After seeing the numerous ads for Robinhood and Acorns I thought I'd give it some thought ... so yes good marketing on their part! That's something quite rare IMO. In the end I wound up using Acorns and NOT Robinhood because I'm working the whole time the stock market is open, so day trading on Robinhood would be futile for me. Also, if you use that Acorns link above you and I will get 5 dollars, so if you want to support me please use my referral link above.
I spent about a month rehashing my old macro and microeconomic textbooks from HS and college to better prepare for the decision on the theoretical level. I then spent another month looking at the pragmatic portion of this decision: is it worth it and at what point should it likely become beneficial? As many of you might already know I've been in the US Army for just over a year now and have worked out my financial situation accordingly.
I follow a modified 50/30/20 rule currently. My monthly income from the US Army fluctuates between 1400 and 2000 (16.8 - 24k annually), with a rough average of 1550 and yes I realize how transparent I'm being about my income. I don't have financial troubles so I see no shame in showing how much I can make currently at my job.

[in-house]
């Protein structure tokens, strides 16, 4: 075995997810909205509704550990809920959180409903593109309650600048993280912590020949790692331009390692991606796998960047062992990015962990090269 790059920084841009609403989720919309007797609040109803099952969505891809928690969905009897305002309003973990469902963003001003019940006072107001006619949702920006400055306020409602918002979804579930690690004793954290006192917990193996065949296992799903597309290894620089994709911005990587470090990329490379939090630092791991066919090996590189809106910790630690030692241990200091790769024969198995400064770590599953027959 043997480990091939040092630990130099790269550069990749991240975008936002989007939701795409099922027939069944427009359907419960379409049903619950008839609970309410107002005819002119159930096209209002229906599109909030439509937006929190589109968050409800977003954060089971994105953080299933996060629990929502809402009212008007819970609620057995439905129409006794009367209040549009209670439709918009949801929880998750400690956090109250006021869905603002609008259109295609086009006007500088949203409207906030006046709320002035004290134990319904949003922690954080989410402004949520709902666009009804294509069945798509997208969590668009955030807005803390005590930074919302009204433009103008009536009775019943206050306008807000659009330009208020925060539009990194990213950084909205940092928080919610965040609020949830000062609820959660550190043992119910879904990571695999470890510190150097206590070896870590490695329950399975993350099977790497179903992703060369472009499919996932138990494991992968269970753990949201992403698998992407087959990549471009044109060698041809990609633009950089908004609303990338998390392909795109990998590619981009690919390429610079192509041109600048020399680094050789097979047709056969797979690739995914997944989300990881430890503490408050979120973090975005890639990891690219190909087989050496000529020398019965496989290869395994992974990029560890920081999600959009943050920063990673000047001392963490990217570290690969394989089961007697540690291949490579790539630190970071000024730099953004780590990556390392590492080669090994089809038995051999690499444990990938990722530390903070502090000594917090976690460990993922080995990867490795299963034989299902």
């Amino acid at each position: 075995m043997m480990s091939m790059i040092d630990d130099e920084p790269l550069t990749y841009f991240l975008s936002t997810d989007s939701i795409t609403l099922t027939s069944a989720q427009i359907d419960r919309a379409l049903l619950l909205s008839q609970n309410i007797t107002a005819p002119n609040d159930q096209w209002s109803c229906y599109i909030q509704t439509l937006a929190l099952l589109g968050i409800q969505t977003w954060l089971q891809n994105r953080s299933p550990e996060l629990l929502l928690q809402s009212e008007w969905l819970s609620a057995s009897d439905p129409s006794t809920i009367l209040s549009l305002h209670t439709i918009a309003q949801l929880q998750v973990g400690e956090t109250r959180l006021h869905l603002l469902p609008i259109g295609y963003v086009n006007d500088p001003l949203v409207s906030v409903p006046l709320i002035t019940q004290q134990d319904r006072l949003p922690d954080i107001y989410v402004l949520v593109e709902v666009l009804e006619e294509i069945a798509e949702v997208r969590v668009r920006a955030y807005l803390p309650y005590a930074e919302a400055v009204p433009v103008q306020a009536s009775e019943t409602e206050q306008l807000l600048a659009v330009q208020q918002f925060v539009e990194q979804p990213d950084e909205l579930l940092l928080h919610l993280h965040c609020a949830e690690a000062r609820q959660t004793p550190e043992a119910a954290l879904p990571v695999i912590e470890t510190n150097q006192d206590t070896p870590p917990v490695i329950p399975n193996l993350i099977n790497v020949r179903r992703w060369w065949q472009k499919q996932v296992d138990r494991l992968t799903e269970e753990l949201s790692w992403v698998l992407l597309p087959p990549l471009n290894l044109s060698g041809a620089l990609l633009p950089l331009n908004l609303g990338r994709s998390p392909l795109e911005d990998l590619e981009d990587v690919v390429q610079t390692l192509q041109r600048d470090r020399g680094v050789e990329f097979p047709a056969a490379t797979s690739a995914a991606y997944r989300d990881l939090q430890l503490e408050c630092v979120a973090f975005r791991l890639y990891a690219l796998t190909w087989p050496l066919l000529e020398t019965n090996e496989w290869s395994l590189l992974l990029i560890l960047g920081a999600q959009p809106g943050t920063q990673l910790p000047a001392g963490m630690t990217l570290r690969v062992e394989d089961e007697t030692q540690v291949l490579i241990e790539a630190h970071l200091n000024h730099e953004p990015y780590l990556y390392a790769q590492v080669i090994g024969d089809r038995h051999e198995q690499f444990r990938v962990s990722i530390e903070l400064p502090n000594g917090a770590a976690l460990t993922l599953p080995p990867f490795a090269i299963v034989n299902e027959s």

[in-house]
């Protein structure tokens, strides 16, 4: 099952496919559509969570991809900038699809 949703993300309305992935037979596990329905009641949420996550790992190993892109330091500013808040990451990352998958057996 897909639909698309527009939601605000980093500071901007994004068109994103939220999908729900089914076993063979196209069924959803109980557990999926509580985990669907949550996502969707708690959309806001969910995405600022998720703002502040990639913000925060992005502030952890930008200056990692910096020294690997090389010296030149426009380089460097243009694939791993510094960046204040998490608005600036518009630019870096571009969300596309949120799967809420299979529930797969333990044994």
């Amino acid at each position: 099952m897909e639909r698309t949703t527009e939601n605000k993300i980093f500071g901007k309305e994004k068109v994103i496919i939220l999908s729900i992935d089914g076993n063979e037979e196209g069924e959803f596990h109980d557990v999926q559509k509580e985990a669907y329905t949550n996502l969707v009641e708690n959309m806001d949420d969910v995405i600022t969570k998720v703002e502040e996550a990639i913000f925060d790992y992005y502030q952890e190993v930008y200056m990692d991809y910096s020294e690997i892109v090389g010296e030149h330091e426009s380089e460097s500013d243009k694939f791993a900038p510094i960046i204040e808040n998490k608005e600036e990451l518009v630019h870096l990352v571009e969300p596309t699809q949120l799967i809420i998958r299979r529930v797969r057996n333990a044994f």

Rounding my average down to 1500 to use as my monthly budget works very efficiently for me. I set aside 500 for my investment on Acorns, 500 for food, 65 for internet, and roughly 435 for any spontaneous money needed. Anything left over is simply put into my savings. If you want a helpful FREE budgeting program I'd suggest using Mint. Very straightforward program and has many extra programs attached to it to help you succeed financially.
Anyways, getting back to the more numbered nature of this post, here are some important facts about the stock market I took into consideration:
Investing returns an annual average profit margin of about 9.5% (just over 7% when adjusted for inflation); if you want to lowball use 5%. Although the stock market’s performance may go down in the short term, over the long term, it has consistently increased.
With these in mind and some iterative mathematical processes I estimate that if these facts hold (even if lowballed) that my profits in yearly succession for the next 3y will roughly follow: 300, 615, 950. In total for the next 3y I don't expect much profit because the investment game starts slow and then starts to sprint, but still an extra 1.86k is nothing shabby. Looking further into the future, when I am 60yo, if I average 2% profit margins then I'll of made 0.12M in profits; respectively 5% yields 0.45M and 8% yields 1.2M. It's always been one of my goals to be a millionaire so hopefully it sides towards that historical near 8%!